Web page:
‘I wanted to protect the weak from the strong’: NYPD’s oldest cop, who joined the force at 48 after suing over age limit, retires
When NYPD Detective Michael Cusumano’s partner was attacked by a drug suspect caught selling to an undercover, Cusumano jumped over a mailbox to knock the assailant to the ground.
His stunned 20-something partner turned to the perpetrator and said, “You just got knocked out by a 55-year-old.”
It wasn’t the first time Cusumano was underestimated because of his age.
After suing the NYPD, he entered their police academy at 48 — 13 years older than the NYPD’s age limit — and retired Thursday at 68 as the oldest cop on the force. The NYPD’s mandatory retirement age is 63.
“They say older people have no place in this job, it’s for young people,” Cusumano said. “But I was able to run after people until I was almost 60. I’d chase guys up four flights of stairs, no problem.”
Cusumano ran his family’s kitchen and bath business for 30 years before he finally decided to pursue his lifelong dream of joining the NYPD.
“It’s the world’s greatest police force,” he said. “I wanted to protect the weak from the strong.”
He passed all the necessary written and physical tests only to be told he couldn’t enter the academy because he was too old. The city had long had an age limit of 35 for new recruits. The rule lapsed shortly before Cusumano’s application but by the time he was ready to enter the academy it was reinstated.
He fought back with a class action lawsuit along with 39 other older recruits. It took over two years before they reached a settlement allowing the recruits to join the academy. At 48, Cusumano was the oldest in the group. Since officers have to work 20 years to earn a pension, the settlement permitted him to work until age 68, five years beyond the department’s mandatory retirement age.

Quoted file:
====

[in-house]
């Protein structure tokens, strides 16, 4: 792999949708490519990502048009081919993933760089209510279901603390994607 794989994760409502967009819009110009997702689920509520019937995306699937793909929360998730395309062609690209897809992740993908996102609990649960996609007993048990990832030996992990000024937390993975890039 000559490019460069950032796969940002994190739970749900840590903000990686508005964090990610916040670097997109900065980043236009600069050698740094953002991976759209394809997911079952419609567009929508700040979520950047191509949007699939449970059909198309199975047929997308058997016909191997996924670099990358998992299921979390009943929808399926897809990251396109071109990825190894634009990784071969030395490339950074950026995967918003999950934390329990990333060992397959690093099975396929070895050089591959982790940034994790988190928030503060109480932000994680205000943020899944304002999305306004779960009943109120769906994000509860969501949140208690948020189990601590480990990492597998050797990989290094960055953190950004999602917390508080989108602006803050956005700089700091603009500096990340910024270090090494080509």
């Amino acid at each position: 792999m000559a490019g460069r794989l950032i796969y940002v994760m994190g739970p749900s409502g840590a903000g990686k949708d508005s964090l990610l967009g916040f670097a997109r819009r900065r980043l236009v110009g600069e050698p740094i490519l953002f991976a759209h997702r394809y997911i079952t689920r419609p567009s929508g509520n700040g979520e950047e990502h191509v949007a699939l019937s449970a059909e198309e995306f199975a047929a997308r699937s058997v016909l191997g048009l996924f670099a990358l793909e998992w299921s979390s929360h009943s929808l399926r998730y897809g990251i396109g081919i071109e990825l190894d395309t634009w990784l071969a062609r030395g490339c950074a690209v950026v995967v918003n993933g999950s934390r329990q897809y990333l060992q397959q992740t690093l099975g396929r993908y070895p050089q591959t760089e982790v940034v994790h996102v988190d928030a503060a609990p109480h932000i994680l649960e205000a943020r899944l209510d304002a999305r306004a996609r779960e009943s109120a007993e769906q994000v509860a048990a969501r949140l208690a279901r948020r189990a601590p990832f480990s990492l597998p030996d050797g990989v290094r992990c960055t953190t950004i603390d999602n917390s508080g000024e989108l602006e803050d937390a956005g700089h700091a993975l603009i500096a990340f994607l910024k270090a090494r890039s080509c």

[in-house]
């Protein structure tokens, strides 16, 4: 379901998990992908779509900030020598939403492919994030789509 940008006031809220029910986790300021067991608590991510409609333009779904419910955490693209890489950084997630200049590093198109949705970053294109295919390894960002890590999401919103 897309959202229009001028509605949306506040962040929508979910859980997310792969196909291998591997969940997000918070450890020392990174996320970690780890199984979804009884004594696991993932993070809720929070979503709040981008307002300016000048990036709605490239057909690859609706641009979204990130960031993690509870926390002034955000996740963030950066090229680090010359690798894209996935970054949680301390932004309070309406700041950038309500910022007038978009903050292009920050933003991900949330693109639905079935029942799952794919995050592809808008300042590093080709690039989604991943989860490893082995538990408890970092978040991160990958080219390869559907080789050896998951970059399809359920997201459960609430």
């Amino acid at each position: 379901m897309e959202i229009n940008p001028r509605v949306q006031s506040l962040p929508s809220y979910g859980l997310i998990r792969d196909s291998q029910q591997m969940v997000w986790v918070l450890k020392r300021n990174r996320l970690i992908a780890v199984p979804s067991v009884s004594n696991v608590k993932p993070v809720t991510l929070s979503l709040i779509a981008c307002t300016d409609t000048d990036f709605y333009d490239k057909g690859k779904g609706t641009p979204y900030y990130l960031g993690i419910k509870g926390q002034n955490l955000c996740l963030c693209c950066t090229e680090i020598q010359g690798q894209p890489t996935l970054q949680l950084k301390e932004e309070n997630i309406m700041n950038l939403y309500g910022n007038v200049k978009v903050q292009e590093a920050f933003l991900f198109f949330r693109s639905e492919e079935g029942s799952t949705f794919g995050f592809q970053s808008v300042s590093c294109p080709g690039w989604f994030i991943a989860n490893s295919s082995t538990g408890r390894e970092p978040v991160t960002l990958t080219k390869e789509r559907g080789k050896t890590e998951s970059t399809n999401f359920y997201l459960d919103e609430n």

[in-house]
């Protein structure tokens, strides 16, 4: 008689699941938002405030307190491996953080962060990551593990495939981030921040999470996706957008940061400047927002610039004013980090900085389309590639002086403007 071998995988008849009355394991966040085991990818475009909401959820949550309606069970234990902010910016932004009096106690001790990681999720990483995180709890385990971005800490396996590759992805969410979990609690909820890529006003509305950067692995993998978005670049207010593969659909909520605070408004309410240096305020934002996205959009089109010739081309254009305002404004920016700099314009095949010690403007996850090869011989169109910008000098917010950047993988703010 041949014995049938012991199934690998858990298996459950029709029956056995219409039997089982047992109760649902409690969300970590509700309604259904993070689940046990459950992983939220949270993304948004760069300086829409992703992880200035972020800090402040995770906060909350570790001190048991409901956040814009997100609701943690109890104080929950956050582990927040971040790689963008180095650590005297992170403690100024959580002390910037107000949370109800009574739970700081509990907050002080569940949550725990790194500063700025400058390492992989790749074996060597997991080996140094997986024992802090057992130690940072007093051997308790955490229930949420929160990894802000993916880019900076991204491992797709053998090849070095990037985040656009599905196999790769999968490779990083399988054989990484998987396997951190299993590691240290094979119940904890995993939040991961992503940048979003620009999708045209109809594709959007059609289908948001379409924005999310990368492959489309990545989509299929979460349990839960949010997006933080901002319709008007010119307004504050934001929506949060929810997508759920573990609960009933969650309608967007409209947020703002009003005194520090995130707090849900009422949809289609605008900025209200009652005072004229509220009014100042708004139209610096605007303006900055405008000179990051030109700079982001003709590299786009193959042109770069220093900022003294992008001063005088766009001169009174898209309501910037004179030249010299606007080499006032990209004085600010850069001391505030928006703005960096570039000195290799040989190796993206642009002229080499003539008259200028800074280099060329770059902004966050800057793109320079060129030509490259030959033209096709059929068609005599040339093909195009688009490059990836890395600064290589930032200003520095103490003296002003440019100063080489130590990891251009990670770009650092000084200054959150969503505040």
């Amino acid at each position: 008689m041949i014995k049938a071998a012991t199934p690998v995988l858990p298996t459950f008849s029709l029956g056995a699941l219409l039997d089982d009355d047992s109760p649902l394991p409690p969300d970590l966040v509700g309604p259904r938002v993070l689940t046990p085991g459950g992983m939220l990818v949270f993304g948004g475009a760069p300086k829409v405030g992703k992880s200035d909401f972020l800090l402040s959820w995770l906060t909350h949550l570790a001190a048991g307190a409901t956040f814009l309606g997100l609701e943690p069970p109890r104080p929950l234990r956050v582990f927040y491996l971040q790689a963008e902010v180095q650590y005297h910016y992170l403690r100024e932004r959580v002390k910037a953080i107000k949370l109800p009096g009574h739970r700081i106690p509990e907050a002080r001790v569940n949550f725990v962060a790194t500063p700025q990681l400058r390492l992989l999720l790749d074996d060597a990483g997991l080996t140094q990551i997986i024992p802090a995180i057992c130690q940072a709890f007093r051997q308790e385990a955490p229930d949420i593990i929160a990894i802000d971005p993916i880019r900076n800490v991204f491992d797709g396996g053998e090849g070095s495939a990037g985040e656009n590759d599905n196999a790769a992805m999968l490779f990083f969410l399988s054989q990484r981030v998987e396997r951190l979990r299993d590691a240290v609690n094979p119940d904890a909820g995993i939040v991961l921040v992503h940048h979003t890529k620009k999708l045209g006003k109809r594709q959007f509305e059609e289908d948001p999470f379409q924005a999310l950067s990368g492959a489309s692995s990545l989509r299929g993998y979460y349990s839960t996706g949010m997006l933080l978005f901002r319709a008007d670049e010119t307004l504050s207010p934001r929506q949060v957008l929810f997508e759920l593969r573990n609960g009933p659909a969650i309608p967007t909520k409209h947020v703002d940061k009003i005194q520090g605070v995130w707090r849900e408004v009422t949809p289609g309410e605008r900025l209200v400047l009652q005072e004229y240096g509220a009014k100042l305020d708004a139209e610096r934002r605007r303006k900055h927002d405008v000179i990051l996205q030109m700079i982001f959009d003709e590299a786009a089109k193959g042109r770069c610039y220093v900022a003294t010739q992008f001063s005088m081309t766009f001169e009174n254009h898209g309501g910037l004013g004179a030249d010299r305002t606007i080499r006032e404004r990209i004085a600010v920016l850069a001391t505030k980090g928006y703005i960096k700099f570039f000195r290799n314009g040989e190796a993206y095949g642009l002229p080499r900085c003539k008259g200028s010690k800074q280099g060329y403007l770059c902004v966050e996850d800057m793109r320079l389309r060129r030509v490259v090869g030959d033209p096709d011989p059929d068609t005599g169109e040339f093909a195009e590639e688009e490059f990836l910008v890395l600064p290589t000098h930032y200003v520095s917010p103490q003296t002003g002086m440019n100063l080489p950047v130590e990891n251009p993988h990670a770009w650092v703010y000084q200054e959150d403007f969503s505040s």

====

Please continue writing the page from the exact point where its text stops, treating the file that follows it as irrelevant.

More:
Cusumano was eager to work hard so he asked to be assigned to the 75th precinct in the high-crime area of Brooklyn’s East New York - an assignment colleagues told him he was out of his mind to request, he recalls.
After almost five years, he joined the narcotics squad, first in Brooklyn North and then back at the 75th. He made over 500 arrests, a third of which were felonies. In 20 years, he never took a sick day, he says.
“He was a hard worker with great ethics,” said retired NYPD Emergency Service Unit Detective Mike Rosato, 67, who once served with Cusumano in the 75th Precinct and was also part of the lawsuit by older recruits.
“When we’d get a 10-13 (code for an) officer in distress, he was the first one to help. I saw him run out the door still getting dressed, he responded so fast.”
But Cusumano said colleagues often gave him a good ribbing over his age.
“They’d say, ‘Oh let us do that for you, so you don’t have a heart attack,’” he recalled with a grin. “Meanwhile, guys younger than me went out with heart attacks and I was fine.”
When he got close to 60, he transitioned to less physical work, first at the Organized Crime Investigation Division and then with the Joint Federal Task Force on Homeland Security, the unit he is retiring from.
“There’s a lot older people can do with all the knowledge you learn on the job,” he said. “It’s not all about the physical stuff.”
Even though Cusumano and his colleagues won the suit, the NYPD’s age limits have not changed.
“I don’t think they learned anything, frankly,” he said. “But it wasn’t my battle to open up the age limit. It was to get on the job and live up to what I said I would do.”
The Chicago Police Department accepts recruits until age 40 and also mandates retirement at 63. But many police forces don’t impose such rules. The Los Angeles Police Department has no age limit to join or mandated retirement age.
The NYPD declined to comment on its age restrictions for this story.
Cusumano plans to take on some projects in retirement, possibly helping out other law enforcement agencies in the city.
“I’ve still got a few good years left in me,” he said.